Easter Eggs

Part 1: the Easter Calendar

The calendar we have now is horrible. Mostly buggered-about with by the Romans to suit their own political schemes, with various grandeous Caesars each wanting to be made immortal by having their name in the calendar. That might be lost in the mists of time, but just consider what it would be like with modern wannabe-Caesars. Like having a Blairtober month. Good luck to them if they can make it stick, but the calendar's lost the beautiful symmetry and meaning it used to have.

The major Feast Days all used to be coupled to astronomical events, and therefore an appreciation of the natural cycles of time and the space we live in. But now the Feast days are all fixed, and astronomically as dead as dust. All except for Easter. Somehow, it survived the adjustments of the various Synods, and it's still a movable feast. And a rare gem. Like finding a Fabergé egg in a sack of potatoes.

Why is it special?
Let's recount how it's counted. It is :
- the first Sunday
- after the first full moon
- after the Vernal Equinox

There you are. It's not difficult to remember, once you have it lodged in your memory. It's especially special because it gives an insight into the minds of the Ancients and how their calendar worked. No diary, no clocks, no computers, and nothing written down. Just a little memory, an oral tradition to pass on the memory from one generation to the next, and patient watching and measuring by The Watchers.

How so?
- Watch and wait for the Vernal Equinox
- Then watch and wait for the next full moon
- then watch and count to the end of the current seven-day-week (let's call it Sunday)

As an added bonus, it might be worth celebrating. So let's add on a final flourish:
- watch and wait for the solar noon. Or watch and wait for the sunset.
- then start the party in honour of Ēostre.

Where's me mead? When is Ostara going to arrive with the bunnies and the eggs?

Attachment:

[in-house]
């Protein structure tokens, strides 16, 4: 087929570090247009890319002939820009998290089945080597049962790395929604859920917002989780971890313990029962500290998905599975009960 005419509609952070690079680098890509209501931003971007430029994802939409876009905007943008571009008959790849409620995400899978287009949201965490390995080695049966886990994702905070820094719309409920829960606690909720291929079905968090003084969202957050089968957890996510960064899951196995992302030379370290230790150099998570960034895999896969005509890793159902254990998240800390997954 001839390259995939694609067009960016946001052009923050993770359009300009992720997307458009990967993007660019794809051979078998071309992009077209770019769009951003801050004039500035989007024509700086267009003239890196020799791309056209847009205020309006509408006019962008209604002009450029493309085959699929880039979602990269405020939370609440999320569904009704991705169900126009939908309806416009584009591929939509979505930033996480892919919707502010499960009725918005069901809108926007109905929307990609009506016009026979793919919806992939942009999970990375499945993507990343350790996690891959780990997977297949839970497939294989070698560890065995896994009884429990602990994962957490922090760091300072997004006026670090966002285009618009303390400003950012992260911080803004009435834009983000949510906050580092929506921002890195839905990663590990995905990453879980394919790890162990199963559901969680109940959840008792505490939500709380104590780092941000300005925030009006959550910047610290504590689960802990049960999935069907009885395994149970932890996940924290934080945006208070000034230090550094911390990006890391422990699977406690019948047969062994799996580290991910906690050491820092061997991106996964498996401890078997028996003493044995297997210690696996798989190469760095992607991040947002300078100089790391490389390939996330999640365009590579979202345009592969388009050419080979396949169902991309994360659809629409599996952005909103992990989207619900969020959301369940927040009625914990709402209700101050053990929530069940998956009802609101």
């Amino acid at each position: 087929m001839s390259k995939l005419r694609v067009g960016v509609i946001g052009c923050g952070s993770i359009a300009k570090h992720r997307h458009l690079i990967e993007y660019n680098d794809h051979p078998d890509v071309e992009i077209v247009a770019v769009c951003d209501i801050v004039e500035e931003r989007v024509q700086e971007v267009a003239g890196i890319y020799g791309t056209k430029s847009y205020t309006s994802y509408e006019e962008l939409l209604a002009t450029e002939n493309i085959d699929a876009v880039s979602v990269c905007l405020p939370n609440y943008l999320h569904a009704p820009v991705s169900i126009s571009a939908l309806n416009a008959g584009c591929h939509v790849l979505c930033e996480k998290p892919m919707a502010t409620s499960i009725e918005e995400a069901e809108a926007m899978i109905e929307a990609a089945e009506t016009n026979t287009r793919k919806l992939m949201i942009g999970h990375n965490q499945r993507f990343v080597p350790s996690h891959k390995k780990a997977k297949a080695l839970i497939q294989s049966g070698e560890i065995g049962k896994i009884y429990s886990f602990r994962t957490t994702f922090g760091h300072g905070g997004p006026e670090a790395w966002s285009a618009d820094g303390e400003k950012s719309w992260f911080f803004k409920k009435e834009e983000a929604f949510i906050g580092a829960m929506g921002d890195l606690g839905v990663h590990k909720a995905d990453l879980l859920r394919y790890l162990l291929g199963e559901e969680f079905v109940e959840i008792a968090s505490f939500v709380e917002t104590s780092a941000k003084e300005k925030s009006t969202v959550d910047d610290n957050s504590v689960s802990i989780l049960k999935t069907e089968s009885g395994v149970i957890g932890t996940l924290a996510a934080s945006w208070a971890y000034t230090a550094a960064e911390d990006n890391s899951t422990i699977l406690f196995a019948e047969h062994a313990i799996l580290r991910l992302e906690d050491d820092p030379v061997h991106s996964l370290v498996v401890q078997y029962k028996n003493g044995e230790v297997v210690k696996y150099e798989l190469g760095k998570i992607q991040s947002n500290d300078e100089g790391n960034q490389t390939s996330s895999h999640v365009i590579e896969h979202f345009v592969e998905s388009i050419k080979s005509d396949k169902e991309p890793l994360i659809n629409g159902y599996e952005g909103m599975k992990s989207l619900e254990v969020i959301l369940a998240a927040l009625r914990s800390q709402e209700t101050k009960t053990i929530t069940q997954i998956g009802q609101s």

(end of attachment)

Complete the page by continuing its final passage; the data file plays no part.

Part 2: the Easter Goddess: Asherah ~ Astarte ~ Ostara ~ Ēostre ~ Austrǭ

In ancient Israel and Canaan, Yahweh and Asherah were worshipped as a divine pair (male and female, before Israel became monotheistic). Asherah is still recognised (even by devout Christians) as the original Ēostre or Ostara (Easter), and the source of all our Easter Eggs.

Later on during the day, the children of the Canaanite parents would often go and hunt for eggs, which were symbolic of sex, fertility and new life. It was believed that these eggs came from rabbits, which in the pagan world were symbolic of lust, sexual prowess and reproduction. ... Decorating eggs came about to honor their pagan gods and were often presented as gifts to other families to bring them fertility and sexual success during the coming year. ... Out of this practice came many other variations of these pagan festivals until the Roman Catholic Church adopted the Asherah worship and named it Easter around 155 A.D. According to the Catholic Encyclopedia, Easter was named after a pagan goddess of the Anglo-Saxons named Eostre, the goddess of the dawn. A great controversy arose between the Catholic Church and the Greek Orthodox Church in 325 A.D. on whether to celebrate pagan easter on Sundays or on whatever day the Jewish Passover fell upon. Unfortunately, the Greeks lost a lot of followers and the Catholics contended that keeping pagan easter on Sundays would stimulate the practices of both the Christian world and the pagan worshipers.
Ref : Easter or Asherah?

Footnote: Many gardeners and farmers still look for "auspicious" times to plant. It might be after the last frost. Or it might when the moon looks right.

Guide to planting by the moon

Next : Saints by the shipload

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